Tampa Annulment Attorneys – Annulment Vs. Divorce
What is an annulment?
Annulment of a marriage is based on a legal impediment to the marriage that makes the marriage void or voidable. A void marriage is invalid at its inception and confers no rights or obligations. A voidable marriage can be ratified by the parties and is valid for all purposes until terminated by a judgment. Contact our Tampa annulment attorneys for specific questions or situations.
Difference between Divorce and Annulment
An action for the annulment of a marriage differs from a dissolution of marriage proceeding in that the latter is instituted to sever a marriage relation admitted to exist, while an annulment proceeding is for the purpose of declaring judicially that because of some disability that existed at the time of the marriage ceremony a valid marriage did not take place.
An invalid marriage may be either wholly void or merely voidable, depending on the nature of its invalidity. For example, a marriage based on fraud is voidable, as is a marriage based on duress; although a bigamous marriage is void. A marriage may be annulled for any cause that has prevented the parties from contracting a valid marriage, but a marriage that is validly contracted should not be dissolved other than by divorce, or by decree of annulment supported by allegations and proof of recognized grounds for annulment. FLJUR FAMLAW § 483
Procedure of Annulments
An annulment follows the same procedure as other actions governed by the Family Law Rules. The grounds for the action, defenses and property rights are governed by substantive law. The petition must show the purported marriage and the grounds for its invalidity. Corroboration of the grounds is required at trial.(See effect of default below) Temporary relief may be available. The judgment annuls the marriage and settles any property or minor children issues. Mandatory discovery applies. Trawick, Fla. Prac. & Proc. § 30:10 (2007-2008 Ed.)
Effect of Defaults
If other party defaults and does not respond to the Petition, it is impossible to get annulment:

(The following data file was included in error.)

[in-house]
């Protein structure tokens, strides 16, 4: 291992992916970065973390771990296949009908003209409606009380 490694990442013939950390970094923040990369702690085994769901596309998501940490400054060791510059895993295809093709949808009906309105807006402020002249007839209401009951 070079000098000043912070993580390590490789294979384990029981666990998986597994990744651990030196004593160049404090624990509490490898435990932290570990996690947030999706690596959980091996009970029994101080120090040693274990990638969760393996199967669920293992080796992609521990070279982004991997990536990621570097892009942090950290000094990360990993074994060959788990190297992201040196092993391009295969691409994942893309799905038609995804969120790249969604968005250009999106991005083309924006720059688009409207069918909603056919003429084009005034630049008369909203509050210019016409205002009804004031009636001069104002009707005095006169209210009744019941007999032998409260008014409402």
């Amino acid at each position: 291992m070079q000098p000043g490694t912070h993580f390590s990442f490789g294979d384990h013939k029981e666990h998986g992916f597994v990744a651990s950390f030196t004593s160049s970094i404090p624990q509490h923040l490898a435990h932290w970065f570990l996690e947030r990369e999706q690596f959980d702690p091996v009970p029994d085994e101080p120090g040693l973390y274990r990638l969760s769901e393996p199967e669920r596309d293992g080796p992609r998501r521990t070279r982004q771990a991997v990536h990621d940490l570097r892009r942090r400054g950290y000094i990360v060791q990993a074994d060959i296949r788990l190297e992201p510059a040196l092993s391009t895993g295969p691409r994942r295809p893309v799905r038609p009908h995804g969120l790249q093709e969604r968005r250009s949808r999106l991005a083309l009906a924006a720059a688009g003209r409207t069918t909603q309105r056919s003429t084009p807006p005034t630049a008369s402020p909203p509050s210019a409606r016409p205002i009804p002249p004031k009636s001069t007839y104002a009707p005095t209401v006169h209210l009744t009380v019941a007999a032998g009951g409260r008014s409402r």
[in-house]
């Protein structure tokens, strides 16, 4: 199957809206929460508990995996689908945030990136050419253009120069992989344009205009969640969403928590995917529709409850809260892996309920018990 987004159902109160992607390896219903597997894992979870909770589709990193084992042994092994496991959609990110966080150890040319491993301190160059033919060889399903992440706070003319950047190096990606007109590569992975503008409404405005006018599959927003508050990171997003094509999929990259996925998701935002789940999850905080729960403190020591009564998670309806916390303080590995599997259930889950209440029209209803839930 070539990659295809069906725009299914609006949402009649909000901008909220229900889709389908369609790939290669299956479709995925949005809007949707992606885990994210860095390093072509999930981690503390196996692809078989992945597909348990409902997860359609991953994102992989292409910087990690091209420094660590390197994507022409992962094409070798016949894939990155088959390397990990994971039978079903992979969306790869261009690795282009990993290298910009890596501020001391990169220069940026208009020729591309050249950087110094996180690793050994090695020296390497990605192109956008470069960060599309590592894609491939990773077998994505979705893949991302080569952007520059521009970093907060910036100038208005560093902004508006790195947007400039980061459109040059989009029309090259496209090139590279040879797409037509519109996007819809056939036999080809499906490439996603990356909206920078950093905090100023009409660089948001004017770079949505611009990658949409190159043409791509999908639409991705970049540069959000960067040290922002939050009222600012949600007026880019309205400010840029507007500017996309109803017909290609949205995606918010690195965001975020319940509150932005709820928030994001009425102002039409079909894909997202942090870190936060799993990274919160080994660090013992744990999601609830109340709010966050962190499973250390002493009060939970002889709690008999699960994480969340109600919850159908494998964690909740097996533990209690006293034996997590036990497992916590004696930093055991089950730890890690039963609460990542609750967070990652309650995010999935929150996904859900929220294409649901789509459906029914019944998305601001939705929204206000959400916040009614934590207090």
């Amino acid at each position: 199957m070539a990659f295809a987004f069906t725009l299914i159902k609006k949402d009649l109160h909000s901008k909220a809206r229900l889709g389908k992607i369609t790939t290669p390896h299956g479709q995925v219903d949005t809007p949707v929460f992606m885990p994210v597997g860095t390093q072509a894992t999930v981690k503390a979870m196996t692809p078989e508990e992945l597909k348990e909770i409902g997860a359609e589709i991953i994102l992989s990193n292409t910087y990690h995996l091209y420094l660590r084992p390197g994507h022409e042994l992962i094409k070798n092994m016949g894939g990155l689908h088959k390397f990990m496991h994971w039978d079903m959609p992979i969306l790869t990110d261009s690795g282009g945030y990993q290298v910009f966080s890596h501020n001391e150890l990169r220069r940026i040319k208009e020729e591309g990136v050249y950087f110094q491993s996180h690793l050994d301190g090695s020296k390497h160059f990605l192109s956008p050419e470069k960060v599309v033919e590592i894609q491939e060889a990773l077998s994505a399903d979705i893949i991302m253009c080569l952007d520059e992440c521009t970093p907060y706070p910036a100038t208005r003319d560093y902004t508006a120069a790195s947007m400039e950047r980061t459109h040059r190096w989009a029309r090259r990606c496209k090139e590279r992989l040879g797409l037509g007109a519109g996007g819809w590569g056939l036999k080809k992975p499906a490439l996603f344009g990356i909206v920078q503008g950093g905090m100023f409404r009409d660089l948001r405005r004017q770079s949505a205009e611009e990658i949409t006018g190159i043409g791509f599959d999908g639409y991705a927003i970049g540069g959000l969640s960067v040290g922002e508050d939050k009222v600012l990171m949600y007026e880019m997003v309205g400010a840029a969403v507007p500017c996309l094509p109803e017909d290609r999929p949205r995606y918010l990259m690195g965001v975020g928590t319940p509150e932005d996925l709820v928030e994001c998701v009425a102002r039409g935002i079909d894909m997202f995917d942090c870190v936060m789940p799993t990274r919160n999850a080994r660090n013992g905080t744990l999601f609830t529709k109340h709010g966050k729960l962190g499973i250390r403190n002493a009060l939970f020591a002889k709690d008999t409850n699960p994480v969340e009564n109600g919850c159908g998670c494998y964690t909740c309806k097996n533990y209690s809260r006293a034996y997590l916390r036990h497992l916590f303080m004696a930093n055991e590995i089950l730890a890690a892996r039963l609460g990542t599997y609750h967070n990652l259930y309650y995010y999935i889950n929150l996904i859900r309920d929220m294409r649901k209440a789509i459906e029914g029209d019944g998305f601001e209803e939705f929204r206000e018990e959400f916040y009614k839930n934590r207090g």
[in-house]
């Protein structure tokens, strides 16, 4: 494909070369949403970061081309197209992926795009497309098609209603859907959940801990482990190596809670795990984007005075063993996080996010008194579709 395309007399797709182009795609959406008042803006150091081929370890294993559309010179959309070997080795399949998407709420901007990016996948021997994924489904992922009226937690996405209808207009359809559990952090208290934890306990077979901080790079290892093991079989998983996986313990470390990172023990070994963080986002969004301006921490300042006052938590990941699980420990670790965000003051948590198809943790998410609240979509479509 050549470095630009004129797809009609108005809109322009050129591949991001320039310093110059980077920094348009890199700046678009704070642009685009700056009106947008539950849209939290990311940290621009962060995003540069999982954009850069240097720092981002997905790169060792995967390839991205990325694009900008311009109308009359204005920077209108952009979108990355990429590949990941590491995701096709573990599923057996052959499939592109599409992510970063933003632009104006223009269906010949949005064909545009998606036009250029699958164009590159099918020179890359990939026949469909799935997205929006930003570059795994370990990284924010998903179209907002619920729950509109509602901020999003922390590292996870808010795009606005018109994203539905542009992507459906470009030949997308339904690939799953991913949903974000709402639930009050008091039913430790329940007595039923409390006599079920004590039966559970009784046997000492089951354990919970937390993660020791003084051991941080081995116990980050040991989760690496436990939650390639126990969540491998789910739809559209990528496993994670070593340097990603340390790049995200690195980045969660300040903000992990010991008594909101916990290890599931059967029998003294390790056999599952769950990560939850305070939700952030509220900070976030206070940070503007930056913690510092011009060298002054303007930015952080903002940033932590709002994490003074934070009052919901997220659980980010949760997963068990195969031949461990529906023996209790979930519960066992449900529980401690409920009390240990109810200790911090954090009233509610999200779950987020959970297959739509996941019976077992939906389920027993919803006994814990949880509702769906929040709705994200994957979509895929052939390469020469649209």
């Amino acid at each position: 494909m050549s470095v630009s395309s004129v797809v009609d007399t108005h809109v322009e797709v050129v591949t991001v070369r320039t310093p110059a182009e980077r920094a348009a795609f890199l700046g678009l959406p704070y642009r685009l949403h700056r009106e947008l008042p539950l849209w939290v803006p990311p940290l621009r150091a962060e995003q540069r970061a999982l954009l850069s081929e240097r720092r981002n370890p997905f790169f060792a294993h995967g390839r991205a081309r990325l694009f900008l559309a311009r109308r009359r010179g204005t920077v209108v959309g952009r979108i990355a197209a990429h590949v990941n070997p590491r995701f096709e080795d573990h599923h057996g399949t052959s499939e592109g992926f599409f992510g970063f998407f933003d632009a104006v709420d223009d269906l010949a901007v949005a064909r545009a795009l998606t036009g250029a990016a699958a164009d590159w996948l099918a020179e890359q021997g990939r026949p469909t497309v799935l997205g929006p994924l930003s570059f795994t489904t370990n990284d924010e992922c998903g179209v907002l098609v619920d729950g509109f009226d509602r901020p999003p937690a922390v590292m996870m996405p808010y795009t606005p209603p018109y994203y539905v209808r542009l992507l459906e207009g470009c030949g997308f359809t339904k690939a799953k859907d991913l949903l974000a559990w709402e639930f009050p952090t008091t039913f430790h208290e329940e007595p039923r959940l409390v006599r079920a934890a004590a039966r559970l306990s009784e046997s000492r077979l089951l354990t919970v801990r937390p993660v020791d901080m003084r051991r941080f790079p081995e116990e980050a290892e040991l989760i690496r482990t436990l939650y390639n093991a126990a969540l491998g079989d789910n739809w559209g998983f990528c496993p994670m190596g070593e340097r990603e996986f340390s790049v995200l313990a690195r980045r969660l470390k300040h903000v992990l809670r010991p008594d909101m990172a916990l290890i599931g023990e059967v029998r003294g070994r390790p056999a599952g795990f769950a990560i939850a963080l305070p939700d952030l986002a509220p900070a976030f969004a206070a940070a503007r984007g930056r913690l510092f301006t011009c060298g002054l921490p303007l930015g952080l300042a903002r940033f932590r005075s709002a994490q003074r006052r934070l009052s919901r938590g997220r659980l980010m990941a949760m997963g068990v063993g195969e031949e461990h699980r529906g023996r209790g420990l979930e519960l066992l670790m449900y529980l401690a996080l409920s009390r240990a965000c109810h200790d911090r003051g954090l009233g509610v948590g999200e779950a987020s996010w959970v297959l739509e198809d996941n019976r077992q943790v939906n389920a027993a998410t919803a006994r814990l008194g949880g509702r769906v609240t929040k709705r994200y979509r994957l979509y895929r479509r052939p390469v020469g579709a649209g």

We hold that no decree for annulment of marriage may be granted upon the mere uncorroborated testimony of one of the parties to the action. This rule may not be modified when the defendant does not defend. Keezer on Marriage and Divorce, Third Edition, section 233, p. 292; 55 C.J.S. Marriage § 58c, p. 940, and 35 Am.Jur., Marriage, section 130, p. 259. The *578 state having a vital interest in the marriage relation, the ‘conscience of the court’ should be assured that testimony given will not operate to destroy the marriage through collusion, fraud, or coercion. The prime object of the corroboration doctrine is to prevent collusion and to forestall any attempt which might otherwise be made to destroy the marital relationship falsely. Pickston v. Dougherty,109 So.2d 577, Fla.App. 1959
Grounds for an Annulment
In 10 Fla.Jur., Divorce, Separation and Annulment, s 308, it is stated:
‘A marriage may be annulled for any cause which has prevented the parties from contracting a valid marriage. The invalidity of a marriage may arise from (1) a want of legal capacity to contract, or a statutory prohibition against the type of marriage in question, (2) a want of mental capacity to contract, (3) a lack of actual consent to the contract, (4) a consent wrongfully procured by force, duress, fraud, or concealment, and (5) a lack of physical capacity to consummate. Sack v. Sack, 184 So.2d 434, Fla.App. 1966.
Among the grounds for annulment are:
1) an undissolved prior marriage,
2) an incestuous relationship,
5) mental incompetency,
6) physical incapacity,
7) lack of consent,
Defenses to Annulments
The only defense to an annulment is ratification, laches, and res judicata.
A party seeking to resist the annulment of a marriage can contend that the marriage is valid since it was ratified after knowledge of the alleged defect. A voidable marriage, such as a marriage based on fraud, can be validated by the innocent party, if on learning the true facts, the party continues cohabitation and otherwise ratifies the marriage. Similarly, a voidable marriage entered into while one of the parties was intoxicated can also be affirmed or ratified.
A marriage that is void, such as a bigamous marriage, cannot be affirmed or ratified.5A Fla. Pl. & Pr. Forms § 44:327
Property, Alimony, and Children
In an action for an annulment, the court may dispose of property jointly owned by the parties. If there was no valid marriage, no estate by the entirety is created and the parties should be considered as tenants in common.
Although generally permanent alimony is not awarded where the marriage of the parties is annulled, in cases in which a spouse is an innocent victim of the other spouse’s wrong, a court may allow permanent alimony and attorney’s fees in order to do equity.
A court has the power in an annulment proceeding to dispose of matters relating to the custody and maintenance of the children of the parties.
Contact Our Tampa Annulment Attorneys
If you have questions regarding annulment versus divorce contact us by e-mail or call 813-321-3421 to schedule a free initial consultation to discuss your case. We have a team of committed, experienced and responsive Tampa annulment attorneys and legal staff to assist you.